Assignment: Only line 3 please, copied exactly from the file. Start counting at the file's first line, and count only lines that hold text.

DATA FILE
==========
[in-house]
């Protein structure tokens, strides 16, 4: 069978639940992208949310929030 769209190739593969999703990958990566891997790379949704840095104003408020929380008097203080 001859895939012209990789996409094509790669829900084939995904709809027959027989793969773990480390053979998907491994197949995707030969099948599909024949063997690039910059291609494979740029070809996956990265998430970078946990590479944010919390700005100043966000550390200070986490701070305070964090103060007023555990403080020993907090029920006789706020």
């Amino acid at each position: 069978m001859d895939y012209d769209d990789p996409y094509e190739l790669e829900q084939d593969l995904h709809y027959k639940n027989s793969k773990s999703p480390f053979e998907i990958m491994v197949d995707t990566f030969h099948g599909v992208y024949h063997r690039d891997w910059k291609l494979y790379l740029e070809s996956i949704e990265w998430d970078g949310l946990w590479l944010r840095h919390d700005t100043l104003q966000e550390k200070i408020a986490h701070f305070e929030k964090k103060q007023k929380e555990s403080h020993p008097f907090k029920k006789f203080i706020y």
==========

């Amino acid at each position: 069978m001859d895939y012209d769209d990789p996409y094509e190739l790669e829900q084939d593969l995904h709809y027959k639940n027989s793969k773990s999703p480390f053979e998907i990958m491994v197949d995707t990566f030969h099948g599909v992208y024949h063997r690039d891997w910059k291609l494979y790379l740029e070809s996956i949704e990265w998430d970078g949310l946990w590479l944010r840095h919390d700005t100043l104003q966000e550390k200070i408020a986490h701070f305070e929030k964090k103060q007023k929380e555990s403080h020993p008097f907090k029920k006789f203080i706020y």